By the time of the Vancouver Winter Olympics, Bud Greenspan was suffering the effects of Parkinson’s disease, but his team carried on to produce Bud Greenspan Presents Vancouver 2010: Stories of Olympic Glory. Greenspan died ten months later.
The film focuses on six stories. The first is the women’s moguls rivalry between defending Olympic champion Jennifer Heil of Canada and Hannah Kearney of the United States. Narrator Will Lyman reminds us that the previous two times Canada hosted the Olympics, Montréal 1976 and Calgary 1988, Canada failed to win a single gold medal. So, Canada poured $120 million into project Own the Podium to make sure it didn’t happen again. Consequently, there was great pressure on Heil, as her event was held on the first day of competition. But Kearney places first and Heil second.
The segment on pairs figure skating covers both the eventual winners, married couple Shen Xue and Zhao Hongbo of China, and their coach, Yao Bin. Yao had competed at the 1984 Sarajevo Olympics, finishing in last place. Yao turned to coaching and, 24 years later, two of his pairs won gold and silver medals in Vancouver.
Another segment profiles Canada’s Clara Hughes, one of only five athletes to earn medals at both the Summer Olympics (in road cycling) and the Winter Olympics (in speed skating). In Vancouver, at the age of 37, she wins a bronze medal in the 5,000 meters race. The film also highlights her involvement, like Johann Olav Koss and Joey Cheek, in Right to Play. Hughes says that she wants to be “more than an athlete.”
The section on the United States Nordic combined team begins with a short history of cross-country skiing, including the Nordic nations’ disdain for Alpine skiing as a sport for “the leisure classes.” We are introduced to three team members, who go on to win four of the nine Nordic combined medals awarded at the 2010 Games despite the fact that the U.S. had never before won an Olympic medal in the sport.
Petra Majdič of Slovenia was the two-time defending World Cup champion in the cross-country sprint event. But while warming up before the qualifying race, she slips on a curve and falls three meters into a ditch, landing not on snow, but on rocks. She emerges in great pain. Although she relates her subsequent travails in graphic detail for the film, we hardly need to hear her words because her suffering is alarmingly obvious. She competes in three races and qualifies for the final. After each race, she struggles just to breathe. In the final, she hangs on to earn the bronze medal (her first Olympic medal after eight previous career races). Taken to the hospital, she discovers that she has four broken ribs and a collapsed lung. She tells the camera that the doctors told her to stay in bed and forego the Medal Ceremony. But, with a tube in her lung, she insists and is helped onto the platform. “This is not a bronze medal,” she says. “It’s a gold with diamonds.”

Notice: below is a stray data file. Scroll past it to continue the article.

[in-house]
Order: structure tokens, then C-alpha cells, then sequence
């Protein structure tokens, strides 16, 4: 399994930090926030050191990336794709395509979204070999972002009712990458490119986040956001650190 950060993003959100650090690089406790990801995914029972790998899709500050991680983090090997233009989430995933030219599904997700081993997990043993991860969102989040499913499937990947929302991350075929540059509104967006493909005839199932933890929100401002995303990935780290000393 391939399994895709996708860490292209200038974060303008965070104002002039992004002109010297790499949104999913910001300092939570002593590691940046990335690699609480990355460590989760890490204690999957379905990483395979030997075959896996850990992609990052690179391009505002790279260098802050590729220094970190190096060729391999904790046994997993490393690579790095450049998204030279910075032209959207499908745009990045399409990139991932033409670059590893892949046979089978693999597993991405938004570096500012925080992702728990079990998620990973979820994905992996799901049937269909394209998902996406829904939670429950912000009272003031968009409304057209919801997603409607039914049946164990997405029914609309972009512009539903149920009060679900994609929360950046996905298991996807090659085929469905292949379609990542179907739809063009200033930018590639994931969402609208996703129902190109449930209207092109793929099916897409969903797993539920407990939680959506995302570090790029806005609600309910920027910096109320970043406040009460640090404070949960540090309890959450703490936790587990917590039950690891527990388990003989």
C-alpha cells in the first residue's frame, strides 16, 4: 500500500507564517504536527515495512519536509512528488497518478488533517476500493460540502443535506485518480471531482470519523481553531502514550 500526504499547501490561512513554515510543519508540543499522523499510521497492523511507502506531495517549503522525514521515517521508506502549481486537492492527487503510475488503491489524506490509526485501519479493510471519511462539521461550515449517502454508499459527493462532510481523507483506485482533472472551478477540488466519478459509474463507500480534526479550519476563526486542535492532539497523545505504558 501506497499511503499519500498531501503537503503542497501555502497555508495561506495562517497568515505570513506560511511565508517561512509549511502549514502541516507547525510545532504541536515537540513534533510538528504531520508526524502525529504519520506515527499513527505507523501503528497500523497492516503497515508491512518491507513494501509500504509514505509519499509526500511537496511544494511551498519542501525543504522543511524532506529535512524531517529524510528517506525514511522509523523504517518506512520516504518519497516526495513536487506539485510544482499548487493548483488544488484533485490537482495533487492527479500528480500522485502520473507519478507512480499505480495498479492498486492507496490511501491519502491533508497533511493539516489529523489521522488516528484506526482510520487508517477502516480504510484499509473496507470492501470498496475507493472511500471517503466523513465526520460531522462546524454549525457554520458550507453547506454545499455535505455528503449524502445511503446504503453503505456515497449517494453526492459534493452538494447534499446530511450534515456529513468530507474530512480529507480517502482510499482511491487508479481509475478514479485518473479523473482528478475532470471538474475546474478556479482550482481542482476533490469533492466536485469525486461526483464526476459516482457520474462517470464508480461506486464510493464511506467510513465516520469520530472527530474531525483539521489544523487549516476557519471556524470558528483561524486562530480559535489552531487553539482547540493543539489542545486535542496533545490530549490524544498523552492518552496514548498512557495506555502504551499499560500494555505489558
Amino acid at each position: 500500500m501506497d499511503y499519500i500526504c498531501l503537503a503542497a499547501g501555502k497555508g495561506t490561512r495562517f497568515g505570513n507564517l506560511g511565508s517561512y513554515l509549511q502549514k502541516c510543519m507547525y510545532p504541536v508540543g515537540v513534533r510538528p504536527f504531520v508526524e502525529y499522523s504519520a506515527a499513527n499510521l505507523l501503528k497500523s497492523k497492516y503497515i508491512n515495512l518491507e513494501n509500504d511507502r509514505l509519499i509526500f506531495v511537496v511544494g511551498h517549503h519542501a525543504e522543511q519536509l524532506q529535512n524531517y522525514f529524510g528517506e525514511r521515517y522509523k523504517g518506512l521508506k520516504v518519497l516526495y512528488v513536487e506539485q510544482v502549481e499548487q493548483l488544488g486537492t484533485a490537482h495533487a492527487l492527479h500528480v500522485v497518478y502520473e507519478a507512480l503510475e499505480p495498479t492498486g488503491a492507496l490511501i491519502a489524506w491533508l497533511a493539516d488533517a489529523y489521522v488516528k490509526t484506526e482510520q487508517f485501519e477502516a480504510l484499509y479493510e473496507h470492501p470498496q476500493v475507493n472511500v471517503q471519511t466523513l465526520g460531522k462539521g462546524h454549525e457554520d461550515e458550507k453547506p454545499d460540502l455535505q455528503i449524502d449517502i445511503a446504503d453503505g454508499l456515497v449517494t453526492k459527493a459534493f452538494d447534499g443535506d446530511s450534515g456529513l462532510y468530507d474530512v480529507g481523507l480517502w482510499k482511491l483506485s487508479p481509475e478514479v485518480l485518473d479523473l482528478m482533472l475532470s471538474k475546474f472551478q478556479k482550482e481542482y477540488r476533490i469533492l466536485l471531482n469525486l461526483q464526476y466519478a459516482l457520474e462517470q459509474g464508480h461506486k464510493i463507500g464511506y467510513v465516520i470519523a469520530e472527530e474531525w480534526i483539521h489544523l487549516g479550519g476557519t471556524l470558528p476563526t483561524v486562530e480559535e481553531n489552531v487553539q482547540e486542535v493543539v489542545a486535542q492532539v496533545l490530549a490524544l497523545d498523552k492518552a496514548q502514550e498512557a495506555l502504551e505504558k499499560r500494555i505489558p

It almost goes without saying that Bud Greenspan Presents Vancouver 2010: Stories of Olympic Glory concludes with the men’s ice hockey final, the most-watched broadcast in the history of Canadian television. The filmmakers give an informative history of ice hockey in Canada, beginning with the first official match in 1875 and including the development of teams across the country for both men and women, some of whom use their long skirts to hide the puck. Canada’s Olympic ice hockey history is reviewed. In Vancouver, the Canadian men struggle through the tournament and then watch as the Canadian women earn their third straight Olympic championship. In the final, the United States comes from behind to tie the game with 24 seconds to play. Canadian star Sidney Crosby then scores in sudden death overtime. Although Canada won a record 14 gold medals at the Vancouver Games, it is a good bet that they would have given up the other 13 just to have this one.